Redefining __call__ in an instance

John Roth newsgroups at jhrothjr.com
Wed Jan 21 22:34:26 CET 2004


"Robert Ferrell" <ferrell at diablotech.com> wrote in message
news:73b00f0c.0401211013.29b5718a at posting.google.com...
> Jason Mobarak <jmob at nospam__unm.edu> wrote in message
news:<x7KdnVMXjpAPq5rdRVn-sw at comcast.com>...
> > def firstFunc (s, word='up'):
> >    print "foo"
> >
> > class callNoWork(object):
> >    def __new__ (cls):
> >      cls.__call__ = firstFunc
> >      return object.__new__(cls)
> >
> > callNoWork()()
> >
> > # Dunno if you've read this, but it explains this:
> > # http://python.org/2.2.1/descrintro.html
>
> Thanks for the pointer.  I had read this a while ago, it didn't all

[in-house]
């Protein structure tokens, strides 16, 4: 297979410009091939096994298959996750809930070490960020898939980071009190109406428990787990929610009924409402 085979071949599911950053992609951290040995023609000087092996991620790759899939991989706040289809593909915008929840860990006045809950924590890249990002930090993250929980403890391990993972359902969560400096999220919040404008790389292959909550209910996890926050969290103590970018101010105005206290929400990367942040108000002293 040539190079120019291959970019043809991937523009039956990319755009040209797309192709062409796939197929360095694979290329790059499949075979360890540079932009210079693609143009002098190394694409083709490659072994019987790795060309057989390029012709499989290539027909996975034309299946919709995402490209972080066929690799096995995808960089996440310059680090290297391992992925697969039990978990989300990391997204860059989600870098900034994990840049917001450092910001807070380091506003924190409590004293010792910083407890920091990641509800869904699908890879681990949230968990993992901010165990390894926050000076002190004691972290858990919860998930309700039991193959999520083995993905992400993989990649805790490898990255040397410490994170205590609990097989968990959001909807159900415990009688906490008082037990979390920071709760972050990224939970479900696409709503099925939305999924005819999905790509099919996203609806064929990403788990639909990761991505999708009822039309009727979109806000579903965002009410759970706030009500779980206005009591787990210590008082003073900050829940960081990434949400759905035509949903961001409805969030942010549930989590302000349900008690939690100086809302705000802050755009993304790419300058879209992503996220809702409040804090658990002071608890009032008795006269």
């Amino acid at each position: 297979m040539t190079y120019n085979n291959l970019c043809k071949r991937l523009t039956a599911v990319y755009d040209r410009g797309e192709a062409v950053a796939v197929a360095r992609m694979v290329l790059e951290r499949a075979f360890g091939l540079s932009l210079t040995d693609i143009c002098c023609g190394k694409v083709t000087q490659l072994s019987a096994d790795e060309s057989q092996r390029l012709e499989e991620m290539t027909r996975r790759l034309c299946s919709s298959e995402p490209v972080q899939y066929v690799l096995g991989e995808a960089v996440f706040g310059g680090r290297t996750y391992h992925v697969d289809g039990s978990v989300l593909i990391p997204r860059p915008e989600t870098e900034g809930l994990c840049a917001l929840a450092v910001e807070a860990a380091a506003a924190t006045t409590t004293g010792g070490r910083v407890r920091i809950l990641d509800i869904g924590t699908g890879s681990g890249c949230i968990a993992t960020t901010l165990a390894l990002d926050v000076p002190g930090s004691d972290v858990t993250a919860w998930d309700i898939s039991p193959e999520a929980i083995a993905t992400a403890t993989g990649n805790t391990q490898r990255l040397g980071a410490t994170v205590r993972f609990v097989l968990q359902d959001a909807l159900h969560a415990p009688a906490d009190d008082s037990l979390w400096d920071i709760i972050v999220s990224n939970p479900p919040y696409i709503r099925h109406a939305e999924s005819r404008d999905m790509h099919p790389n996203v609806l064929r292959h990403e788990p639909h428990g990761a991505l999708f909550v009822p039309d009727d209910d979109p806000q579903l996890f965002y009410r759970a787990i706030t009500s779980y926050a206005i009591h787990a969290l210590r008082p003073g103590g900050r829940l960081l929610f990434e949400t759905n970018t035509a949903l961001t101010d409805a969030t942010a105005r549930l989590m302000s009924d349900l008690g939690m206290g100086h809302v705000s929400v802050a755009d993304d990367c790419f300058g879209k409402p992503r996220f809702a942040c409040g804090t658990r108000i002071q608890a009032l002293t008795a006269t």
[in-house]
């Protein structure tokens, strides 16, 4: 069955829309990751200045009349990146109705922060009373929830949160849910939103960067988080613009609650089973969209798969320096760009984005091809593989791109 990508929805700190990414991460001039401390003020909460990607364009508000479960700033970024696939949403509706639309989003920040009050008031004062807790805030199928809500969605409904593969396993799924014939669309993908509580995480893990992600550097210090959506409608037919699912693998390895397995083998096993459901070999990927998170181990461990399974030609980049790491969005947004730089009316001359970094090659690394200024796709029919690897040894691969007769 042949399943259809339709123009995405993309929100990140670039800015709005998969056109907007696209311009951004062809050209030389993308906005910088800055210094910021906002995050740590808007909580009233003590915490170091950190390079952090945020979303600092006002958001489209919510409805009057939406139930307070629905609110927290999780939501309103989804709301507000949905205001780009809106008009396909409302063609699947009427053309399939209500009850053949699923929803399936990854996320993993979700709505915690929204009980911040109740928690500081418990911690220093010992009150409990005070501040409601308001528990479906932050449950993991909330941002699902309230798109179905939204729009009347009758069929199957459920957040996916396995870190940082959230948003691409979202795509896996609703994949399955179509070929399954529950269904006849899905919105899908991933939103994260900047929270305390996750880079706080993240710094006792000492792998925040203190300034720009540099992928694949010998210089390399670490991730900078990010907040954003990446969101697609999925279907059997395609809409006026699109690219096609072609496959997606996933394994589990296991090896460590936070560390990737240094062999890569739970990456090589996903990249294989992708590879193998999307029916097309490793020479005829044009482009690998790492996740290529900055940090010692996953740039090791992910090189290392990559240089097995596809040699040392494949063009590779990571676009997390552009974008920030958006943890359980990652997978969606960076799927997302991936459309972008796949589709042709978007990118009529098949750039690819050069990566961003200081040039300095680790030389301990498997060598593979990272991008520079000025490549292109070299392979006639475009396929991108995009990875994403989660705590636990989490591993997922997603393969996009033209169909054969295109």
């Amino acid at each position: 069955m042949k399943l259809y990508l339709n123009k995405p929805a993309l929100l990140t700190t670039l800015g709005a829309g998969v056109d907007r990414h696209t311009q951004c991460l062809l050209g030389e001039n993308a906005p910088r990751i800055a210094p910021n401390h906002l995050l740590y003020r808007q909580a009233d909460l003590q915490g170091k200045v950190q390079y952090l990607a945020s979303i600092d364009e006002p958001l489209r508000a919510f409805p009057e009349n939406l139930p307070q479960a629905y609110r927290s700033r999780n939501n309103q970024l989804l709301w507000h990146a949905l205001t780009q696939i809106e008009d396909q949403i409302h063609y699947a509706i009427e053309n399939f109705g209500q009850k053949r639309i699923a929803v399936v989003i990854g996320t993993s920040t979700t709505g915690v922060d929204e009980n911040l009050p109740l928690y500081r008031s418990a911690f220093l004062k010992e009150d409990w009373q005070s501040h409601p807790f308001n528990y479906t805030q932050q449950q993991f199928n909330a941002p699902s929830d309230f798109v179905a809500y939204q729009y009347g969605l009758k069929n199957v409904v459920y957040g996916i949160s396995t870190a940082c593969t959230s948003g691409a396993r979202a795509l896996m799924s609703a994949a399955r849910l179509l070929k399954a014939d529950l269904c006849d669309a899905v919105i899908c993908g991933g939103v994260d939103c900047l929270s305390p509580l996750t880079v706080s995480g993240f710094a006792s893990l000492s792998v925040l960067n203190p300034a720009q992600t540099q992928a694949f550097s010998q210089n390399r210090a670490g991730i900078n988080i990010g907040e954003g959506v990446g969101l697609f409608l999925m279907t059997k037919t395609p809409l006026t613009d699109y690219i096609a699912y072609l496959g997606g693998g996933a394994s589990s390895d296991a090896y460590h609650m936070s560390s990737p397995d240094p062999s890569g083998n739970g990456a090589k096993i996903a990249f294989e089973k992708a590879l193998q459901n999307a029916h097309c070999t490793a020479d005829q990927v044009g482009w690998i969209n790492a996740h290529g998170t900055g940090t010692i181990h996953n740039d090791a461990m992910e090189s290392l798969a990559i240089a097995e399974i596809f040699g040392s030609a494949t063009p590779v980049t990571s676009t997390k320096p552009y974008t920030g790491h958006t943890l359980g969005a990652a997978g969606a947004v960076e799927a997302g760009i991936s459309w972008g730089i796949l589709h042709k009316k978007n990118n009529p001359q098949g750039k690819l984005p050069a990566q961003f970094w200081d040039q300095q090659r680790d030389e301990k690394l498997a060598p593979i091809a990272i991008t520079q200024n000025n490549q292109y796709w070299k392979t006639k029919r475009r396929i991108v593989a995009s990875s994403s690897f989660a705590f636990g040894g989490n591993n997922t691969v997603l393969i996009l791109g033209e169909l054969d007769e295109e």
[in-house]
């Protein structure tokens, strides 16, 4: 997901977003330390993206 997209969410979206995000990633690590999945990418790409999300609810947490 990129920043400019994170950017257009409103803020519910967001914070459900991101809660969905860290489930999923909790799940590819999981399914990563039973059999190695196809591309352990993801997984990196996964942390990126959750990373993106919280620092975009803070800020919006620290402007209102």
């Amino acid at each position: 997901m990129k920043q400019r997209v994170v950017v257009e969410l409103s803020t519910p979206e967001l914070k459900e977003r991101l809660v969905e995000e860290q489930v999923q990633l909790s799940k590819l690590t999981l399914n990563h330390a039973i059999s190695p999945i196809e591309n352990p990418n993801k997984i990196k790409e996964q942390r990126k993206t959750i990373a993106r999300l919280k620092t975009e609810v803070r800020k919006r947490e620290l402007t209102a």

> sink in, and I'd forgotten about it.  That was exactly the info that I
> needed.  In particular, it says that __call__ is a static method, so
> it is not possible to define that differently for each instance.
>
> The code above was a good reminder for me, but because __call__ is a
> static method, any new instantiation redefines __call__ for all
> existing instances.

Huh, what? __call__() is *not* a static method. It's a perfectly
ordinary instance method, and there is nothing in the document
above that says anything different.

What it is is a static *attribute.* That's a different animal
entirely. Static attributes cannot be overridden by defining
them in an instance.

The entire issue is that old style and new style classes
treat a __call__ method in an instance differently. New style
classes ignore it, old style classes use it.

John Roth

>
> Thanks for the pointer,
> -robert





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